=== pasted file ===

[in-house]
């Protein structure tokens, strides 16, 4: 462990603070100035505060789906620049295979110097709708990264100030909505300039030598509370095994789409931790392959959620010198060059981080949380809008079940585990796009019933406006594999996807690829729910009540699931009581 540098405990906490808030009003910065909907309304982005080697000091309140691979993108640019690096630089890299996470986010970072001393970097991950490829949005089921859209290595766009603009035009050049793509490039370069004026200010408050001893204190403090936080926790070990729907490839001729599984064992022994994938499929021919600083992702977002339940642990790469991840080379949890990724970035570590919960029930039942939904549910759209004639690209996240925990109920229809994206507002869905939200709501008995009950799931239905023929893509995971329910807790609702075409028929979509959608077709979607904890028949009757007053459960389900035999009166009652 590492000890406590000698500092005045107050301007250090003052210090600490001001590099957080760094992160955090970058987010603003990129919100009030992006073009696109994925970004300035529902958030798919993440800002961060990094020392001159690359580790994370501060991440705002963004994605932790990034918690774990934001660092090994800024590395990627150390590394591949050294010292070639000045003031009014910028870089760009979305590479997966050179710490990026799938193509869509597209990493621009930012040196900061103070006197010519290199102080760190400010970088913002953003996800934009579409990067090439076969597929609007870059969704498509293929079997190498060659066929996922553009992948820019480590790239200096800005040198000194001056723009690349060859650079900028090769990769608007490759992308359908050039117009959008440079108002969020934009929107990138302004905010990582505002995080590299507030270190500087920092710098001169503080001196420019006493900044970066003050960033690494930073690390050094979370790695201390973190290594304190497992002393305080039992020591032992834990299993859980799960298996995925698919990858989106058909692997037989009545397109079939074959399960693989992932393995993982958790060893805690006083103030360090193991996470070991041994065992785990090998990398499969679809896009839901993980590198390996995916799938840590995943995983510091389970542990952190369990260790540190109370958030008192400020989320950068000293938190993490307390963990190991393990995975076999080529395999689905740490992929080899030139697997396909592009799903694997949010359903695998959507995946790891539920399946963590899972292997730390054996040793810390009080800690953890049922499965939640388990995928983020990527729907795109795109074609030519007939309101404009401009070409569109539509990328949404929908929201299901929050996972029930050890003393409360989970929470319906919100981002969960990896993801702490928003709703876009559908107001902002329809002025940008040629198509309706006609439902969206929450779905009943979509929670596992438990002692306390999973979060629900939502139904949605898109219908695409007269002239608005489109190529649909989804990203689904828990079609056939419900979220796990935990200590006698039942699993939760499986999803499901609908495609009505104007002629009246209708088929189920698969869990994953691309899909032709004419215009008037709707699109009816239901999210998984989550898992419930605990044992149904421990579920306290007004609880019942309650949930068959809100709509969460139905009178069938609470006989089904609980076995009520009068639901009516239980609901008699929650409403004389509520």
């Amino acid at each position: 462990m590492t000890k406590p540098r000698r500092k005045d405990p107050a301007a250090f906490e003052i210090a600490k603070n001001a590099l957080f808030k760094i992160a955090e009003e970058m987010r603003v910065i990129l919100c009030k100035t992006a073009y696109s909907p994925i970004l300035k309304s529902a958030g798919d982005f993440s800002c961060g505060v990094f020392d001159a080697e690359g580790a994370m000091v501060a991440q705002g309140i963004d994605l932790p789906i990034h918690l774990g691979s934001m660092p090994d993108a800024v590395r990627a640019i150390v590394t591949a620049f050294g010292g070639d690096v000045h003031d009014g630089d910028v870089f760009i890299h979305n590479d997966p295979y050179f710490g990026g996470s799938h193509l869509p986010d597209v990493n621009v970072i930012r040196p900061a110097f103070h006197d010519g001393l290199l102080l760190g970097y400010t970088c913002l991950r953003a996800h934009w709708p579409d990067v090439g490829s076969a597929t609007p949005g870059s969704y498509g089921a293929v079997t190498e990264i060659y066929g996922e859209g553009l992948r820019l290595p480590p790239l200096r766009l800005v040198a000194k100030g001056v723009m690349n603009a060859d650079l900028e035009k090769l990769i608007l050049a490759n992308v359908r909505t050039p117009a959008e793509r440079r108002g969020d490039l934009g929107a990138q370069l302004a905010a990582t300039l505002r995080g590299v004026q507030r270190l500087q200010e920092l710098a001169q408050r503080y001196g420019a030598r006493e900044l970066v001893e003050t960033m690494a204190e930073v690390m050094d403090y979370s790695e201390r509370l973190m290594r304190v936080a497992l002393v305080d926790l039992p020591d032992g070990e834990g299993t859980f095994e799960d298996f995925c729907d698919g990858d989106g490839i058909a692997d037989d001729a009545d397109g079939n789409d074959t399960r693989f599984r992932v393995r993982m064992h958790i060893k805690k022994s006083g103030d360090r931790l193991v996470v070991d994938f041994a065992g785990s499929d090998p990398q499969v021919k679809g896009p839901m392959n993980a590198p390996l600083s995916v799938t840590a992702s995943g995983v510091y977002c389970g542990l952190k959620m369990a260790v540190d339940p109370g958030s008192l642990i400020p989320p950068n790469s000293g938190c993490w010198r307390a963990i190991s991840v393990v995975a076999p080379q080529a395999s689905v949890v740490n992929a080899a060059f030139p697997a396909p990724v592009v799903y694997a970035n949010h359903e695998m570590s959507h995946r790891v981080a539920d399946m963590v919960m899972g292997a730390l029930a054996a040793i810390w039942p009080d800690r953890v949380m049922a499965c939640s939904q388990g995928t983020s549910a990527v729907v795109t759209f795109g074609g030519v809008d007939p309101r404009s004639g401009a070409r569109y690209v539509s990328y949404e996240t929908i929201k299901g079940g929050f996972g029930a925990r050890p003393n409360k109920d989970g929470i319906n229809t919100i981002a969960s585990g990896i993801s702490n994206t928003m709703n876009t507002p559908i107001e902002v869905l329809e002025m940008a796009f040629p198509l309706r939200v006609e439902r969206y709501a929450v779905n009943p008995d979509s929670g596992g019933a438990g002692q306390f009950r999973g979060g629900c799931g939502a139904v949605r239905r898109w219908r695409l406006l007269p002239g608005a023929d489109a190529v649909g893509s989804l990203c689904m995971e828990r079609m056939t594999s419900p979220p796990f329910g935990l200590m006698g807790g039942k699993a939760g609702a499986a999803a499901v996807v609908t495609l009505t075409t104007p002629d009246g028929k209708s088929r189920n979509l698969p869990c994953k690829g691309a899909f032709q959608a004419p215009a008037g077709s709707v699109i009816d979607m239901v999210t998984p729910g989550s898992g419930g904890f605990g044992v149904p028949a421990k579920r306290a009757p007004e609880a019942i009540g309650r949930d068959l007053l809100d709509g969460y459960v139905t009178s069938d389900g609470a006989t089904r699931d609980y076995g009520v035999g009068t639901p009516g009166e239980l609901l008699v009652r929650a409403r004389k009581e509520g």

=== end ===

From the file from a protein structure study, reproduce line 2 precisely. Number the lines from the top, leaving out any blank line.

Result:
């Protein structure tokens, strides 16, 4: 462990603070100035505060789906620049295979110097709708990264100030909505300039030598509370095994789409931790392959959620010198060059981080949380809008079940585990796009019933406006594999996807690829729910009540699931009581 540098405990906490808030009003910065909907309304982005080697000091309140691979993108640019690096630089890299996470986010970072001393970097991950490829949005089921859209290595766009603009035009050049793509490039370069004026200010408050001893204190403090936080926790070990729907490839001729599984064992022994994938499929021919600083992702977002339940642990790469991840080379949890990724970035570590919960029930039942939904549910759209004639690209996240925990109920229809994206507002869905939200709501008995009950799931239905023929893509995971329910807790609702075409028929979509959608077709979607904890028949009757007053459960389900035999009166009652 590492000890406590000698500092005045107050301007250090003052210090600490001001590099957080760094992160955090970058987010603003990129919100009030992006073009696109994925970004300035529902958030798919993440800002961060990094020392001159690359580790994370501060991440705002963004994605932790990034918690774990934001660092090994800024590395990627150390590394591949050294010292070639000045003031009014910028870089760009979305590479997966050179710490990026799938193509869509597209990493621009930012040196900061103070006197010519290199102080760190400010970088913002953003996800934009579409990067090439076969597929609007870059969704498509293929079997190498060659066929996922553009992948820019480590790239200096800005040198000194001056723009690349060859650079900028090769990769608007490759992308359908050039117009959008440079108002969020934009929107990138302004905010990582505002995080590299507030270190500087920092710098001169503080001196420019006493900044970066003050960033690494930073690390050094979370790695201390973190290594304190497992002393305080039992020591032992834990299993859980799960298996995925698919990858989106058909692997037989009545397109079939074959399960693989992932393995993982958790060893805690006083103030360090193991996470070991041994065992785990090998990398499969679809896009839901993980590198390996995916799938840590995943995983510091389970542990952190369990260790540190109370958030008192400020989320950068000293938190993490307390963990190991393990995975076999080529395999689905740490992929080899030139697997396909592009799903694997949010359903695998959507995946790891539920399946963590899972292997730390054996040793810390009080800690953890049922499965939640388990995928983020990527729907795109795109074609030519007939309101404009401009070409569109539509990328949404929908929201299901929050996972029930050890003393409360989970929470319906919100981002969960990896993801702490928003709703876009559908107001902002329809002025940008040629198509309706006609439902969206929450779905009943979509929670596992438990002692306390999973979060629900939502139904949605898109219908695409007269002239608005489109190529649909989804990203689904828990079609056939419900979220796990935990200590006698039942699993939760499986999803499901609908495609009505104007002629009246209708088929189920698969869990994953691309899909032709004419215009008037709707699109009816239901999210998984989550898992419930605990044992149904421990579920306290007004609880019942309650949930068959809100709509969460139905009178069938609470006989089904609980076995009520009068639901009516239980609901008699929650409403004389509520």